Long after the U.S. Federal Reserve halted quantitative easing, the European Central Bank (ECB) announced its decision last week to end its bond-buying program by the end of 2018. As Europe followed the U.S. lead in one area, its policies diverged in another.
The ECB also announced that it plans to continue offering a negative interest rate through next summer. Polonius revises his counsel from the grave: neither a lender nor a lender be.
The ECB’s current deposit rate, at -.4 percent, falls into the negative category. The key lending rate remains zero percent. In other words, it costs money to save and makes sense to borrow, especially given inflation.
The U.S. rate on ten-year treasury notes hovers around three percent. Although low historically speaking, the rate has increased sharply over the last ten months. Federal borrowing grows more expensive. Yet, federal borrowing grows.
“The large deficits over the next 10 years would cause debt held by the public to rise steadily,” the Congressional Budget Office maintains. “Relative to the nation’s output, debt held by the public is projected to increase from 76.5 percent of GDP in 2017 to 96.2 percent at the end of 2028. At that point, federal debt would be higher as a percentage of GDP than at any point since just after World War II — and heading still higher.”
The federal debt now exceeds $21 trillion. The interest on the debt amounts to more than $300 billion this year. Every point rise in the interest rate amounts to about $200 billion, so the recent climb in rates proves tremendously consequential to the budget.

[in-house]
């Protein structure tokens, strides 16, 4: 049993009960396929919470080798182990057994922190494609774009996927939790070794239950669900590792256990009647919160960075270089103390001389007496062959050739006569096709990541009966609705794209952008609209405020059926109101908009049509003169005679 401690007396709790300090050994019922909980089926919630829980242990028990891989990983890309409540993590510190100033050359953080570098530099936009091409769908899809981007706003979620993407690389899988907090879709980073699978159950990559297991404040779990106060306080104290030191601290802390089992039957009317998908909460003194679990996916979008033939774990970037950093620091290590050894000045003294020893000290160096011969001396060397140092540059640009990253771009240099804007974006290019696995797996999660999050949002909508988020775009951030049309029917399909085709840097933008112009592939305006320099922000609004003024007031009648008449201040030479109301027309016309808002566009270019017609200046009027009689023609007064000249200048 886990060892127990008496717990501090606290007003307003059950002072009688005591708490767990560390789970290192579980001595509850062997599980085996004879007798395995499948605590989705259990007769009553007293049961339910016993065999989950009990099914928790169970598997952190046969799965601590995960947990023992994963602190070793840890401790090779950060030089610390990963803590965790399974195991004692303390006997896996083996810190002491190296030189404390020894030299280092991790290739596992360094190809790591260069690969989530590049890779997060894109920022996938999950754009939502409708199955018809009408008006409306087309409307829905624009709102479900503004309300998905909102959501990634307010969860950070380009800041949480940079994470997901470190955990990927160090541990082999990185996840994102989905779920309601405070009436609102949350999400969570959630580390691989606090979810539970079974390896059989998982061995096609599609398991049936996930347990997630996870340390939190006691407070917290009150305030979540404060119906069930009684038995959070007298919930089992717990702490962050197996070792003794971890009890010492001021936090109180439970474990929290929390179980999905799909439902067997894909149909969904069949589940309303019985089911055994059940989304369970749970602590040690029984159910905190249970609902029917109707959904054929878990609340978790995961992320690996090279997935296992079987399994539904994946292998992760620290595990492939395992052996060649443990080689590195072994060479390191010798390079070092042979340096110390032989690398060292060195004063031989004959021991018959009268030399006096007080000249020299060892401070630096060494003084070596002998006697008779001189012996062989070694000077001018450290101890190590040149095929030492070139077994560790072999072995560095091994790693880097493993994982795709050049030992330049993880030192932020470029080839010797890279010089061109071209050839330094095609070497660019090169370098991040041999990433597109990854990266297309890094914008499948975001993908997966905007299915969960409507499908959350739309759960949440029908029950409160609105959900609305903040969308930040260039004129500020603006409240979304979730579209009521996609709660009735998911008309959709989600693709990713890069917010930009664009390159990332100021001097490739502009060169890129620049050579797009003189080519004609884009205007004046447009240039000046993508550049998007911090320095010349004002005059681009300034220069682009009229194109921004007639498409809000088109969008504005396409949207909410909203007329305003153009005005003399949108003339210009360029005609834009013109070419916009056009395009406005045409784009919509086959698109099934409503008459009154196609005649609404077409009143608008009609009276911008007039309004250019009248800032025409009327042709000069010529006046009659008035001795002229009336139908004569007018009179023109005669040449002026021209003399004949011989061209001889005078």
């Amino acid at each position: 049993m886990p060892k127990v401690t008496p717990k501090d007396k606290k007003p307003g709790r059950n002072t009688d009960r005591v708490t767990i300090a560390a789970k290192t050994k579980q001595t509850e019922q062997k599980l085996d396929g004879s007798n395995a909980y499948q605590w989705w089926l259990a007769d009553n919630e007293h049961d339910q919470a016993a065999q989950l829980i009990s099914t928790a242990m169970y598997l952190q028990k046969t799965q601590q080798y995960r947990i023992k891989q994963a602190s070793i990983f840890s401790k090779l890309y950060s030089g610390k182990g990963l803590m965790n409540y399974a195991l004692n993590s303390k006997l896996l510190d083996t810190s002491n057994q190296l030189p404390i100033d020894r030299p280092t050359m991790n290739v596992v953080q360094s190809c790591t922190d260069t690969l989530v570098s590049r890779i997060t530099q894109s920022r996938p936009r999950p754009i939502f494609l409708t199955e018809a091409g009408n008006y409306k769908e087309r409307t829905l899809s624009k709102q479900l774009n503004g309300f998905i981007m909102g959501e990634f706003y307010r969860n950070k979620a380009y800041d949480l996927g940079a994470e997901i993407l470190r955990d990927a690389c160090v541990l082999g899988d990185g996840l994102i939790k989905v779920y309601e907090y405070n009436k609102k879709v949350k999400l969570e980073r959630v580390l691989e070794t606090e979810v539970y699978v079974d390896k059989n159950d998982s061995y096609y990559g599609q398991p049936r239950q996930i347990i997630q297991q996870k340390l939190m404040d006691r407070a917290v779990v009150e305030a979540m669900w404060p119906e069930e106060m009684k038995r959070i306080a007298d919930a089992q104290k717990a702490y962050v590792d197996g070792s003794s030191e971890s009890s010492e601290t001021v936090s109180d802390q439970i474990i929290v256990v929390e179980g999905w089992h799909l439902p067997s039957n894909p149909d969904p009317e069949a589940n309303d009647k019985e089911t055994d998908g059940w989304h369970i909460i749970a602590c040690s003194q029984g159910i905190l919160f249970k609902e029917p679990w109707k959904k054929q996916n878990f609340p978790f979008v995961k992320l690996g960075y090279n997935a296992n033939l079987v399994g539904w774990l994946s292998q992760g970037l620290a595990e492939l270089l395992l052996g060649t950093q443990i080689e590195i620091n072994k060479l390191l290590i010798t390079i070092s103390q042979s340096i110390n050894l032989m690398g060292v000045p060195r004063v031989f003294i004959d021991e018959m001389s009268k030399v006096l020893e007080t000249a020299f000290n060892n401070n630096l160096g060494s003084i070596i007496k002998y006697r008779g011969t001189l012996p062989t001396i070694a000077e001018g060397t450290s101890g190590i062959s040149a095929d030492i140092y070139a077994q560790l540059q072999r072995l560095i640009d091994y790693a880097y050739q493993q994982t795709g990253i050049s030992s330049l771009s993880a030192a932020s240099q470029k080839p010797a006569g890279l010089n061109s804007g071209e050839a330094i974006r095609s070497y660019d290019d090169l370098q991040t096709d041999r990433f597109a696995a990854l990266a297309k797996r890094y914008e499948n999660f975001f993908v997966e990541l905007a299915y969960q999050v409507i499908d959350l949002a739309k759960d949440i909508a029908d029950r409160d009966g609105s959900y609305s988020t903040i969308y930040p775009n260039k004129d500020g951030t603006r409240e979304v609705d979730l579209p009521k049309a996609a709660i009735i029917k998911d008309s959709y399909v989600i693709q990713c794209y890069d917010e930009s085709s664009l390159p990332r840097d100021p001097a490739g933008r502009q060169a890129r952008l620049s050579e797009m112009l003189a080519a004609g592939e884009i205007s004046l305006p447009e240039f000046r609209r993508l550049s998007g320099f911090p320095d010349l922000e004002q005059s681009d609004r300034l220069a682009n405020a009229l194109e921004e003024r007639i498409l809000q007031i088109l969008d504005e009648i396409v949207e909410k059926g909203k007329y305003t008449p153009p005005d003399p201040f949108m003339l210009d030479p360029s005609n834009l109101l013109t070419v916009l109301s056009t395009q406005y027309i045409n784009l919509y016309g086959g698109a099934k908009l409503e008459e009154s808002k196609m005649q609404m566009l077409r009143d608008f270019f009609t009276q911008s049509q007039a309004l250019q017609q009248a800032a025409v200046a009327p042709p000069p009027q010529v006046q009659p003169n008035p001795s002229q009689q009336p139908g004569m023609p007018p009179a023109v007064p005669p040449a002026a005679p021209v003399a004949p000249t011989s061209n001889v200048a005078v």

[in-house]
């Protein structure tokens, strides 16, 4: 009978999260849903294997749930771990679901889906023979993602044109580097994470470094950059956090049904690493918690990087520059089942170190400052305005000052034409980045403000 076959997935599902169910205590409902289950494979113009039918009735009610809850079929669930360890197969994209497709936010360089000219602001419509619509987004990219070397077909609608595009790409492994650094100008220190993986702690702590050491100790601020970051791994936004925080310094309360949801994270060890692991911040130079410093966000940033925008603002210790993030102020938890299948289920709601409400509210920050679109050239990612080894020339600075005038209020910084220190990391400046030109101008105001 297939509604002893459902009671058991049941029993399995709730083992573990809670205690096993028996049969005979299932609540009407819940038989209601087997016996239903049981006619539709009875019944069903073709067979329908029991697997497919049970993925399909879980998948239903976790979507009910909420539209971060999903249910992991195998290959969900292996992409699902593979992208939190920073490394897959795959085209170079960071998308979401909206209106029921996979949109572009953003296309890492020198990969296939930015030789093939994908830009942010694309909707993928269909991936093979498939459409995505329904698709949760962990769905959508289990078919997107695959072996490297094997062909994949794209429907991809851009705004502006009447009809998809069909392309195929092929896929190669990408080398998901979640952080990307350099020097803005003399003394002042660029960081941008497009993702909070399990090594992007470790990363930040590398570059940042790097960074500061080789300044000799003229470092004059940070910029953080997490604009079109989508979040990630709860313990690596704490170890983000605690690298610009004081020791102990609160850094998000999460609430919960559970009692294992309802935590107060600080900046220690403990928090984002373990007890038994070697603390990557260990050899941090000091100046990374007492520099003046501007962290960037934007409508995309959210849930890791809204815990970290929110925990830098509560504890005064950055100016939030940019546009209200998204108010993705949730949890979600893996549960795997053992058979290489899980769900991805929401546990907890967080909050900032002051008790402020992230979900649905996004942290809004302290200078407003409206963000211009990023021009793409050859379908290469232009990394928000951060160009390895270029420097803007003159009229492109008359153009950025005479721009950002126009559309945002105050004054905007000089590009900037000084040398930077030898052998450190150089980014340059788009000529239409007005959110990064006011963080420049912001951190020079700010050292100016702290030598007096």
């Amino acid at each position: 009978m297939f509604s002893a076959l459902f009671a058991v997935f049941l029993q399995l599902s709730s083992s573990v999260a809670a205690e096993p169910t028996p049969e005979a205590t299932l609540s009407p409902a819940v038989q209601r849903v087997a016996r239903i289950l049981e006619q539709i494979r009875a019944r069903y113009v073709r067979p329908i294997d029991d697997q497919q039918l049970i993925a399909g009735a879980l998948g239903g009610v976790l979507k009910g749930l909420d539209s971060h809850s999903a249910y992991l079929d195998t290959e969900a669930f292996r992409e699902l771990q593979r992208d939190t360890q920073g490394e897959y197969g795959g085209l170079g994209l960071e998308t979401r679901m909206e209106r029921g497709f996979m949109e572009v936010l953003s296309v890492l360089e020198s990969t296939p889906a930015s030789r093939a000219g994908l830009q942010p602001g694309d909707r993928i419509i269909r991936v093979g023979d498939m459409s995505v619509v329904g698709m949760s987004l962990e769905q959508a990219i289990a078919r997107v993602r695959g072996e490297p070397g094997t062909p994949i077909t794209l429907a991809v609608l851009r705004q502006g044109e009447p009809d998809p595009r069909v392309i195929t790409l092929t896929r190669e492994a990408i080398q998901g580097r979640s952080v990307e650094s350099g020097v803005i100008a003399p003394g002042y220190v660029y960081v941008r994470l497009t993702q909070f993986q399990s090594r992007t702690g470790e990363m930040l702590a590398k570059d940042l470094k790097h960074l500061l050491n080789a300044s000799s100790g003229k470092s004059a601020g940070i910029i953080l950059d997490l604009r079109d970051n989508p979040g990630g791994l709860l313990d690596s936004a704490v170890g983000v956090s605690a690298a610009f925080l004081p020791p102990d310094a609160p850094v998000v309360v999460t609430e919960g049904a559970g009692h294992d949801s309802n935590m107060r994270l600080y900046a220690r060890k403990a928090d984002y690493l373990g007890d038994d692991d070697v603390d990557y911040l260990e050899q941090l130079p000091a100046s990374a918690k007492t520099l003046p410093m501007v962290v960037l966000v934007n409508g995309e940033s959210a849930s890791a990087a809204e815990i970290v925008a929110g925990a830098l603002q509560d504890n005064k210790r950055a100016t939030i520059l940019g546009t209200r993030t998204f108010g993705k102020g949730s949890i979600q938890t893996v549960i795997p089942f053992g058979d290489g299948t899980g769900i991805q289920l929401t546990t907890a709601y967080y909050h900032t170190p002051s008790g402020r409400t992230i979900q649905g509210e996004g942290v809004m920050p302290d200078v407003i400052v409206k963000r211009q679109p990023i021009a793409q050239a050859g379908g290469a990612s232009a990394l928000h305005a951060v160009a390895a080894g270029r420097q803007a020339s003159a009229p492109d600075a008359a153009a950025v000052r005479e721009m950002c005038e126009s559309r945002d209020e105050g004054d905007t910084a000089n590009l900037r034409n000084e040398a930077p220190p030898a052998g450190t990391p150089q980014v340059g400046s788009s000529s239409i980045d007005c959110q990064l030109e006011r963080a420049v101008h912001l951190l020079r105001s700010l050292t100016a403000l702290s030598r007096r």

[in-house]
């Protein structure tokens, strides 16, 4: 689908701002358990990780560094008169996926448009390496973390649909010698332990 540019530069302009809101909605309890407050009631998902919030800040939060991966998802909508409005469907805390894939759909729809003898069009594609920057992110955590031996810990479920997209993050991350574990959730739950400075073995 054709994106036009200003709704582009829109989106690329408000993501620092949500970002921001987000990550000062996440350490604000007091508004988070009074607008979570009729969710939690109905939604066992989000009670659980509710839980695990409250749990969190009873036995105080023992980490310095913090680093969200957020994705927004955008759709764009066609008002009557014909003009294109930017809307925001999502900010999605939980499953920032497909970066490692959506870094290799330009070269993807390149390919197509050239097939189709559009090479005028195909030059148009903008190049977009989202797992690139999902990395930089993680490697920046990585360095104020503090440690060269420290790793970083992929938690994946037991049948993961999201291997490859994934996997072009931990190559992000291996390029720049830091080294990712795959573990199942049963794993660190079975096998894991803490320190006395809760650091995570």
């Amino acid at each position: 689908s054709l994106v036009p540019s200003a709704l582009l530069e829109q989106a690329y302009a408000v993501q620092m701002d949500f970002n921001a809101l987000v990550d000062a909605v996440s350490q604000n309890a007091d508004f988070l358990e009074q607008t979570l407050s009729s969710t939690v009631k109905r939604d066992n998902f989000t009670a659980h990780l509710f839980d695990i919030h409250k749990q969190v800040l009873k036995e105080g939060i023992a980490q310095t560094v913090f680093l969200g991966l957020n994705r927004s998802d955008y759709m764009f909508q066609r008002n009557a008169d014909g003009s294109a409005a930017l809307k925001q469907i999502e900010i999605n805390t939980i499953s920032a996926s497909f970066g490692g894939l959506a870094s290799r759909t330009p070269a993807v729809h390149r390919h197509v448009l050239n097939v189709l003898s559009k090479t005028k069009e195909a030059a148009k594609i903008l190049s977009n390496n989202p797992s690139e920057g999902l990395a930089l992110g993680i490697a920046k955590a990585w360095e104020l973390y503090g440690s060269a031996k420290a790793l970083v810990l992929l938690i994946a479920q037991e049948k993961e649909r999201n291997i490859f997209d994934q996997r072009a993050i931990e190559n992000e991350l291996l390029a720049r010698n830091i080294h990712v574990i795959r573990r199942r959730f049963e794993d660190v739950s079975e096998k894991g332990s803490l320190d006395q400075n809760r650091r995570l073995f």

About two years ago, the rate for ten-year treasury note bottomed out at 1.38 percent. That rate more than doubled in the intervening two years. This either impacts budget matters, such as defense, which just received an $82 billion boost to increase to $716 billion for 2019 (with a joint House-Senate committee set to iron out differences between the bills passed by both chambers), or it increases the deficit, which itself compounds the amount the feds pay in interest.
Consider the recent votes to hike in defense spending. While majorities of Democrats and Republicans voted for the $82 billion boost in military spending, the increase raised eyebrows outside of Capitol Hill. By way of comparison, interest on the debt, which makes up a much smaller portion of the budget than defense, balloons by about $50 billion this year. Perhaps because nobody voted for this budget hike, this massive spending increase goes by largely unnoticed.
President Trump attempted to address the expanding budget by proposing $15 billion in cuts, with an emphasis on the Children’s Health Insurance Program (CHIP). But the Senate voted 50-48 this week to not even consider that modest legislation.
With the defense budget and the amount the government pays to service the national debt — two of the top five spending categories — increasing, this leaves Social Security and healthcare as the other major areas to look at for savings. Social Security appears as a nonstarter politically for any cost-cutting measures. The Centers for Medicare and Medicare Services estimates healthcare costs reaching 20 percent of the gross domestic product in the middle of the coming decade, and with the federal government committed to covering an increasing portion of costs as a result of Obamacare and Medicare Part D, this section of the federal budget looks ready to expand further at the worst time possible.
It need not. Japan, France, Australia, Canada, and other comparable nations pay less than half per capita on healthcare than the United States does. The U.S. faces a choice to either make a serious effort to put our medical expenses more in line with other large economies or take on even more debt. And with interest rates rising, the latter option proves increasingly costly.
Hunt Lawrence is a New York-based investor. Daniel Flynn is the author of five books.